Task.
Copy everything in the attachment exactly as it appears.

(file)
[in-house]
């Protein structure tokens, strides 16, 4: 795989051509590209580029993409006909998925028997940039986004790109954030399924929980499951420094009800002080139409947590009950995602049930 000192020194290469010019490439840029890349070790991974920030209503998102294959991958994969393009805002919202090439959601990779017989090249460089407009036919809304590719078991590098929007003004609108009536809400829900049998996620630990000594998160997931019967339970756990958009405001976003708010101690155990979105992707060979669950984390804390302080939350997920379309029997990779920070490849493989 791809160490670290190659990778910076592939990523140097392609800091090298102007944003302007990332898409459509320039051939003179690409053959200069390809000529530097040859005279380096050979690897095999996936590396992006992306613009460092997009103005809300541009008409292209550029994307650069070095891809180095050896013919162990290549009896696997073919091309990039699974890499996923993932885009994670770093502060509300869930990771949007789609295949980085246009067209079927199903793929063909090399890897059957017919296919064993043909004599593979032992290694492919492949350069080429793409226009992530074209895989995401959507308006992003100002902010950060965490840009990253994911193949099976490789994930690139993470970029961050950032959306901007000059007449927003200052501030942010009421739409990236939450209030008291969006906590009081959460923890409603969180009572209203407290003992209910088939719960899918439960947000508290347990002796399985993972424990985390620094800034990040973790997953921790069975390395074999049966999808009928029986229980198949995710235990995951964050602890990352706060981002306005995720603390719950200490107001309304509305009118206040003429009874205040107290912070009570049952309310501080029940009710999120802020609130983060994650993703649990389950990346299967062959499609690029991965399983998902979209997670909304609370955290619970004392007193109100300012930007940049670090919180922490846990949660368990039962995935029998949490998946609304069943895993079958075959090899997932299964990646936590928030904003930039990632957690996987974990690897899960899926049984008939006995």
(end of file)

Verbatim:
[in-house]
């Protein structure tokens, strides 16, 4: 795989051509590209580029993409006909998925028997940039986004790109954030399924929980499951420094009800002080139409947590009950995602049930 000192020194290469010019490439840029890349070790991974920030209503998102294959991958994969393009805002919202090439959601990779017989090249460089407009036919809304590719078991590098929007003004609108009536809400829900049998996620630990000594998160997931019967339970756990958009405001976003708010101690155990979105992707060979669950984390804390302080939350997920379309029997990779920070490849493989 791809160490670290190659990778910076592939990523140097392609800091090298102007944003302007990332898409459509320039051939003179690409053959200069390809000529530097040859005279380096050979690897095999996936590396992006992306613009460092997009103005809300541009008409292209550029994307650069070095891809180095050896013919162990290549009896696997073919091309990039699974890499996923993932885009994670770093502060509300869930990771949007789609295949980085246009067209079927199903793929063909090399890897059957017919296919064993043909004599593979032992290694492919492949350069080429793409226009992530074209895989995401959507308006992003100002902010950060965490840009990253994911193949099976490789994930690139993470970029961050950032959306901007000059007449927003200052501030942010009421739409990236939450209030008291969006906590009081959460923890409603969180009572209203407290003992209910088939719960899918439960947000508290347990002796399985993972424990985390620094800034990040973790997953921790069975390395074999049966999808009928029986229980198949995710235990995951964050602890990352706060981002306005995720603390719950200490107001309304509305009118206040003429009874205040107290912070009570049952309310501080029940009710999120802020609130983060994650993703649990389950990346299967062959499609690029991965399983998902979209997670909304609370955290619970004392007193109100300012930007940049670090919180922490846990949660368990039962995935029998949490998946609304069943895993079958075959090899997932299964990646936590928030904003930039990632957690996987974990690897899960899926049984008939006995």